Article -> Customer Retention Needs to be a Top Priority
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Date Added: May 2005
The March 28 issue of The Business News discussed results from the Business Pulse survey taken during Quarter 4 of 2004. Among business priorities, growth and profitability overwhelming was the top priority with 41 percent of the responses, while customer relations was a distant sixth, with only 9 percent of the responses.
This differs from The Conference Board’s annual survey of the top 10 CEO challenges. While growth and profitability ranked No. 1; a close No. 2, not a distant sixth, was customer retention and loyalty. These results appear to show misalignment between CEOs across the country and those in Northeastern Wisconsin.
Call it customer relations or customer retention, the discrepancy is worth discussing because growth and profitability, and customer relations are very much related. It’s troubling that Business Pulse respondents may not be seeing the connection or believe they’re already doing customer relations well.
Can growth and profitability be achieved without focusing on customer retention and loyalty? If so, can it be sustained? Research continuously supports the following:
- Loyal customers drive revenue growth up to 20 percent.
- Up to 95 percent of profits come from long-term customers.
- Adding a new customer costs three to seven times more than keeping a current one.
- As much as 80 percent of successful customer strategies come from insights into customer behavior.
If your organization lacks the information and a strategy to attain customer loyalty, achieving growth and profitability becomes exponentially difficult. Accomplishing this requires linkage across your entire value chain – externally with your customers, and internally with your employees.
You must gain information about customers’ needs. Most organizations say they already do this; however, when pressed, the answers become vague.
Answers range from: “Sales gets this information,” “we conduct a customer satisfaction survey,” or “I personally talk to customers once a year.” Does Sales communicate customers’ areas of opportunity, along with positive information? Isn’t a customer satisfaction survey reactive, conducted after business has been completed, versus proactively identifying customer needs? Is speaking to customers once a year enough, or do their needs change more often?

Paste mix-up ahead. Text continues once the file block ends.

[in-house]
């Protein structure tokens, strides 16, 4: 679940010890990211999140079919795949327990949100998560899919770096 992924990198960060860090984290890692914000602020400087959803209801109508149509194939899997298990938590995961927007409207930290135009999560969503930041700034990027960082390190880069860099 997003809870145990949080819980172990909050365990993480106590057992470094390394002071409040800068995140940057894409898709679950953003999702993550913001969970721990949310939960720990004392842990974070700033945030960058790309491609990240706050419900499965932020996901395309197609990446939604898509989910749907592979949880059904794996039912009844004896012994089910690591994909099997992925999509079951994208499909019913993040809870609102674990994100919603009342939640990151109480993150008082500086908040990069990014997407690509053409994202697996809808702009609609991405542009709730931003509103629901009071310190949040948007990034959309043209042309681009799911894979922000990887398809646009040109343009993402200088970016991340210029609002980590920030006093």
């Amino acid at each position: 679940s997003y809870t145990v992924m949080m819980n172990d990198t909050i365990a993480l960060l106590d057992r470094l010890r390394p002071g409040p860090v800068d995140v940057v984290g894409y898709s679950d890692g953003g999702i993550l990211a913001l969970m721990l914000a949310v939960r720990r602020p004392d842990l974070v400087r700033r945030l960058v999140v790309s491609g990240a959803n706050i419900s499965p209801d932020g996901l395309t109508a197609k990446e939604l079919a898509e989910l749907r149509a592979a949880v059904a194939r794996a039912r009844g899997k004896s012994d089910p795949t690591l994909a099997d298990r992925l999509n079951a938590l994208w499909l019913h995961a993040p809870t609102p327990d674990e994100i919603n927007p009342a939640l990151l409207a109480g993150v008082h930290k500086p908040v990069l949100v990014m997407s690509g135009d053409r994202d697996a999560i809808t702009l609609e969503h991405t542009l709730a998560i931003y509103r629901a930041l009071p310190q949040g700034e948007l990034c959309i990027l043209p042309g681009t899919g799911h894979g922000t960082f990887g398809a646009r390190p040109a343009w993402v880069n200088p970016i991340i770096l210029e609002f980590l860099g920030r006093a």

As many as 96 percent of unhappy customers will never complain to you. They will complain to someone else. You must proactively ask for the voice of the customer – often with assistance from an independent source – and create a customer-centric strategy to act upon it.
This alone will not lead to increased customer retention, and growth and profitability. There must be alignment with employees throughout your organization. CEOs from the Business Pulse survey taken during Quarter 1 of 2005 (April 11, The Business News) stated some of their most significant challenges as recruiting and motivating employees, growing business, communicating, and planning.
Organizations must recruit the right people in the right roles, and focus on developing them as leaders with differentiated service excellence skills. This isn’t just for Sales; it’s for departments such as marketing, human resources, engineering, operations, and all others.
Growth happens through people. Your people must design and manufacture quality products. They must effectively market and sell these products. And they must effectively service customers. Without people, organizations have no growth and profitability.
Linkage through a performance measurement system from employees to departments to customers can provide this alignment. This would include financial and non-financial measures, as both are vital to employee engagement, which leads to increased customer loyalty, resulting in the growth and profitability desired by all leaders.
More than 2,300 years ago, in The Art of War, Sun Tzu wrote: The individualist without strategy who takes opponents lightly will inevitably become the captive to others.
We all want growth and profitability. Without a business strategy aligned with an organizational performance management system, linked to a customer retention and loyalty strategy, you will become captive to your competitors as they will steal your employees and customers. If you and your competitors both have these strategies, ensure that yours is executed in a superior manner to maintain your competitive advantage – and most importantly – your employees and customers.